Guillermo Lopez's last 10 years of his 27 years career working for Bethlehem Steel was in the role of Joint Civil Rights Representative for the Bethlehem Steel Factory and the Union that represented the workers of Bethlehem Steel. Guillermo Lopez recounts the problems that his parents encountered with their neighbors which once escalated to the point of violence, and how his family was among five other families that put their homes up as collateral to form the Puerto Rican Beneficial Society in Bethlehem, Pennsylvania. Guillermo Lopez recalls the hustle and bustle of the South Side when Bethlehem Steel and the marketplace were in motion. He speaks about the historical ties to the police brutality that happens today and the police brutality against the Puerto Rican community which became the motivation for establishing the Puerto Rican Beneficial Society. The Puerto Rican Beneficial Society was also created to address the problems in their children’s education. In addition, Guillermo speaks on the political impediment to allow the Puerto Rican Beneficial Society relocate from the South Side into the central part of the city near City Hall.
Nancy Matos Gonzalez was born in Bethlehem, Pennsylvania. When she was growing up, the Latinx/o community was exclusively in South Bethlehem. She describes her upbringing in a traditional Catholic family in which Holy Infancy Elementary School played an important role. She is thankful for the admirable commitment that Holy Infancy Elementary School demonstrated in providing a Catholic education to the Latinx/o community despite the inability for many members of the community to pay the tuition. She discusses her journey to becoming the first Hispanic district magisterial judge in the Commonwealth of Pennsylvania. She mentions her educators, mentors, and advocates that positively shifted her career path to her current position. This list of important inspirational leaders in her life includes Father Juan, the Iron Lady of Bethlehem, Board Members of the Hispanic Center of the Lehigh Valley, and her campaign manager.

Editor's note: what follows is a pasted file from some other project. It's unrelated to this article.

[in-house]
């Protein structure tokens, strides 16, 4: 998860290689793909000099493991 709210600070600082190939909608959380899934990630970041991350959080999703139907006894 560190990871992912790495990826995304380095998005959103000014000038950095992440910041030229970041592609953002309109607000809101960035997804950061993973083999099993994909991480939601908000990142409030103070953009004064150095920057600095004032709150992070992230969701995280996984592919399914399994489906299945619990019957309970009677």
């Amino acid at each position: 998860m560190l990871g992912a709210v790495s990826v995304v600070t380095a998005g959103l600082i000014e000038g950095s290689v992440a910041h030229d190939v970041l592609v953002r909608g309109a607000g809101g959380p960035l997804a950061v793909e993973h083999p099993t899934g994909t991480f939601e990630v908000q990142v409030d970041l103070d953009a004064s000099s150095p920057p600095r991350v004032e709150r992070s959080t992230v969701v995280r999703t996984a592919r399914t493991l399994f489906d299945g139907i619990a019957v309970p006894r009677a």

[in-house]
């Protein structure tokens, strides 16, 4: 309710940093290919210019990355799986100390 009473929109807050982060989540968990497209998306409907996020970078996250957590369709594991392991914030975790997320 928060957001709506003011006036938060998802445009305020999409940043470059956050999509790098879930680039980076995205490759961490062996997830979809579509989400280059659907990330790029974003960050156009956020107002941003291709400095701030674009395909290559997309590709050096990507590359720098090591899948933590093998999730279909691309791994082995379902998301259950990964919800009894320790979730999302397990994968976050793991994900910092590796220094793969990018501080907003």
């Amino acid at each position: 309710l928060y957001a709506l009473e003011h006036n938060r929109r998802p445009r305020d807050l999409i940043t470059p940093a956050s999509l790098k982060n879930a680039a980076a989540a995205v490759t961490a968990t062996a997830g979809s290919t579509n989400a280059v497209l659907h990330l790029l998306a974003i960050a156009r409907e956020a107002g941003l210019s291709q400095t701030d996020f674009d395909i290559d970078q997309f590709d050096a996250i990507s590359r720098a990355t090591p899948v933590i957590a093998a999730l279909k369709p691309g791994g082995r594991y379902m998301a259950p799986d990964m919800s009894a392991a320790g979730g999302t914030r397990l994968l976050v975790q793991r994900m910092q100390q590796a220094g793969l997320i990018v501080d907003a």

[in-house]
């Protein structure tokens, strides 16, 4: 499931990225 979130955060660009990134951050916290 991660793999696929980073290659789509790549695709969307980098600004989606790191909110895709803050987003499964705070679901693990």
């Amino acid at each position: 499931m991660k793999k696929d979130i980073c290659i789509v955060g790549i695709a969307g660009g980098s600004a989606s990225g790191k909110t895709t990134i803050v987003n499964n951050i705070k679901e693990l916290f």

She speaks on how the role of advocacy is imperative for the Latinx community in the Lehigh Valley to have access to hospital translators, social services, and job placement resources and ongoing efforts to promote social mobility, end prejudice, and adjust societal expectations.
Ismael was born on November 23, 1928 and was one of seven brothers and sisters and was raised primarily by his hard-working father in Puerto Rico after his mother passed away shortly after giving birth to Ismael and his younger sister. He describes going to school until the 5th grade and working for a widow at 13 years old. At 22 years old, he moved to New Jersey to work on a farm with four friends for six months and then returned to Puerto Rico, but then came to live in Allentown with a friend and cousin in 1952 (about 2 years later). Ismael recounts his time learning English through television and reading the Morning Call. He moved to Bethlehem in 1953, and worked for Bethlehem Steel with those who identified as “Mexican, Spanish, Colored, Portuguese, and American.” He discussed the difficulty of working three shifts, his role as a shop steward, and his role as a representative for the union.